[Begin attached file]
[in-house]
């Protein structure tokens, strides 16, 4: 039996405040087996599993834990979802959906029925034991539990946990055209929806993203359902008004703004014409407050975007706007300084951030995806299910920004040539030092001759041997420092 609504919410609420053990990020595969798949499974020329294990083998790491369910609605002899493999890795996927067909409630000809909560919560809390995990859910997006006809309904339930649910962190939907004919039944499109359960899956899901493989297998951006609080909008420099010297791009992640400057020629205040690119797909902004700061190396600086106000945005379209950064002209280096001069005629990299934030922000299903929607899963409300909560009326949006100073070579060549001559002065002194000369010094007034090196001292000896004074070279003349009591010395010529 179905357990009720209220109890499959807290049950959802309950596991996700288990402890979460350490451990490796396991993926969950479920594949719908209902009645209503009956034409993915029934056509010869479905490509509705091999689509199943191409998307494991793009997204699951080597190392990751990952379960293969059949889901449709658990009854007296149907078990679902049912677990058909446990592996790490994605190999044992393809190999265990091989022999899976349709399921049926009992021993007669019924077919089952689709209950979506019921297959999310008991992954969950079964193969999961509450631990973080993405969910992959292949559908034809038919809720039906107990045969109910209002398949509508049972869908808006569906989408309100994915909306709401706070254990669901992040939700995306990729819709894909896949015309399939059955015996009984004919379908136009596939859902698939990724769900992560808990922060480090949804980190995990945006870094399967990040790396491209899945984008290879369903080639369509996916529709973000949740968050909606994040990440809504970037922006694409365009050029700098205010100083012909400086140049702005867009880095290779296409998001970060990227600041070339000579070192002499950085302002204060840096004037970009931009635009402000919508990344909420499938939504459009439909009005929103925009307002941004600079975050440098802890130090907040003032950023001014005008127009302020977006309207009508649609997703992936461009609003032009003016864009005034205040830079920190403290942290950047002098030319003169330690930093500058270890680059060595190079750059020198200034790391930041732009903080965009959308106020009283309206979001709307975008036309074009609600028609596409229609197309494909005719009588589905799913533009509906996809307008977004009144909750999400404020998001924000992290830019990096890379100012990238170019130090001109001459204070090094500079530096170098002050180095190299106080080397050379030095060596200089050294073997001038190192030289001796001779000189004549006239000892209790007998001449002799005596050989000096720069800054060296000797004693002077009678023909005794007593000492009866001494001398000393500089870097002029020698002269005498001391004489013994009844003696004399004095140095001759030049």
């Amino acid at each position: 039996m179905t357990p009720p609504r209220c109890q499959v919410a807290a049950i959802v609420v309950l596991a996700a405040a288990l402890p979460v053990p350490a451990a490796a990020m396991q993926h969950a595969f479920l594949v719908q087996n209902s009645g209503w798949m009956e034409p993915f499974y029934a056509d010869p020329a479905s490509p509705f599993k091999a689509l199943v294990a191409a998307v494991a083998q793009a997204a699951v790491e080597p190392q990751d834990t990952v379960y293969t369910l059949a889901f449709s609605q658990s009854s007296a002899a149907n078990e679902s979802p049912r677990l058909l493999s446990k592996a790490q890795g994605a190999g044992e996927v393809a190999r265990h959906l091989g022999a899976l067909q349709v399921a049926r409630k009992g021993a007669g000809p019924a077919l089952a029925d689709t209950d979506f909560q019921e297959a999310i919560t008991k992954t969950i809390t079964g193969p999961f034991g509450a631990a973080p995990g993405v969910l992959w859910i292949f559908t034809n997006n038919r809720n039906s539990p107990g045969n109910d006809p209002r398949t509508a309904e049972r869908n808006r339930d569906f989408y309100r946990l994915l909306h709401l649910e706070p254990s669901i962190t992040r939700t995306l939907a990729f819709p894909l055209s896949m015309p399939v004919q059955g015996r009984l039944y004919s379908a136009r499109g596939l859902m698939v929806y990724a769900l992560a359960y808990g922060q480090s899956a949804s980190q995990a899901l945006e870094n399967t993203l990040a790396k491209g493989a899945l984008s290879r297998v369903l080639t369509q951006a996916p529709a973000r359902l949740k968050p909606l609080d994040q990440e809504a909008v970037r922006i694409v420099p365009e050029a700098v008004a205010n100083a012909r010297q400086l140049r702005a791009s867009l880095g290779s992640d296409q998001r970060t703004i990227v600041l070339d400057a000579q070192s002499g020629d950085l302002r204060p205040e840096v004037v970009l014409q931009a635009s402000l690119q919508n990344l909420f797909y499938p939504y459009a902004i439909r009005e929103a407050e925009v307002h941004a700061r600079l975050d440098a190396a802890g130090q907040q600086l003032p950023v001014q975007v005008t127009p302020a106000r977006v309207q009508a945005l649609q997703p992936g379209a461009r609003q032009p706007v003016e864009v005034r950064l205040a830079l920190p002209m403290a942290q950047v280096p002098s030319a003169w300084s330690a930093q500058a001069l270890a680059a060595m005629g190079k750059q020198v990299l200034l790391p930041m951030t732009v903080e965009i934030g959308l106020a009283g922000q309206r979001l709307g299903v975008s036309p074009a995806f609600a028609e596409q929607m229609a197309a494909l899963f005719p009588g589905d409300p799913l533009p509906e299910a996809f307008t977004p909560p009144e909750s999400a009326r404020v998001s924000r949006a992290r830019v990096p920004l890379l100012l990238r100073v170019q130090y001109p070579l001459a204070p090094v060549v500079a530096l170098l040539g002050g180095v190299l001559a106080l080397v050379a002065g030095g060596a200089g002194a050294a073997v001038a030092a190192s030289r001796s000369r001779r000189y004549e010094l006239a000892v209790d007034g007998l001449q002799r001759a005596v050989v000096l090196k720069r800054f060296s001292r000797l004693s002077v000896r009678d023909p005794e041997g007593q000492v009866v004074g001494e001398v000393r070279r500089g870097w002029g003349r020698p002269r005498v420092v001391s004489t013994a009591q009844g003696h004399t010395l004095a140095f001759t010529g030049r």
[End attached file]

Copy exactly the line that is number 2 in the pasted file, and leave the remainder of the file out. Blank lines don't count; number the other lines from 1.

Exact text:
């Protein structure tokens, strides 16, 4: 039996405040087996599993834990979802959906029925034991539990946990055209929806993203359902008004703004014409407050975007706007300084951030995806299910920004040539030092001759041997420092 609504919410609420053990990020595969798949499974020329294990083998790491369910609605002899493999890795996927067909409630000809909560919560809390995990859910997006006809309904339930649910962190939907004919039944499109359960899956899901493989297998951006609080909008420099010297791009992640400057020629205040690119797909902004700061190396600086106000945005379209950064002209280096001069005629990299934030922000299903929607899963409300909560009326949006100073070579060549001559002065002194000369010094007034090196001292000896004074070279003349009591010395010529 179905357990009720209220109890499959807290049950959802309950596991996700288990402890979460350490451990490796396991993926969950479920594949719908209902009645209503009956034409993915029934056509010869479905490509509705091999689509199943191409998307494991793009997204699951080597190392990751990952379960293969059949889901449709658990009854007296149907078990679902049912677990058909446990592996790490994605190999044992393809190999265990091989022999899976349709399921049926009992021993007669019924077919089952689709209950979506019921297959999310008991992954969950079964193969999961509450631990973080993405969910992959292949559908034809038919809720039906107990045969109910209002398949509508049972869908808006569906989408309100994915909306709401706070254990669901992040939700995306990729819709894909896949015309399939059955015996009984004919379908136009596939859902698939990724769900992560808990922060480090949804980190995990945006870094399967990040790396491209899945984008290879369903080639369509996916529709973000949740968050909606994040990440809504970037922006694409365009050029700098205010100083012909400086140049702005867009880095290779296409998001970060990227600041070339000579070192002499950085302002204060840096004037970009931009635009402000919508990344909420499938939504459009439909009005929103925009307002941004600079975050440098802890130090907040003032950023001014005008127009302020977006309207009508649609997703992936461009609003032009003016864009005034205040830079920190403290942290950047002098030319003169330690930093500058270890680059060595190079750059020198200034790391930041732009903080965009959308106020009283309206979001709307975008036309074009609600028609596409229609197309494909005719009588589905799913533009509906996809307008977004009144909750999400404020998001924000992290830019990096890379100012990238170019130090001109001459204070090094500079530096170098002050180095190299106080080397050379030095060596200089050294073997001038190192030289001796001779000189004549006239000892209790007998001449002799005596050989000096720069800054060296000797004693002077009678023909005794007593000492009866001494001398000393500089870097002029020698002269005498001391004489013994009844003696004399004095140095001759030049």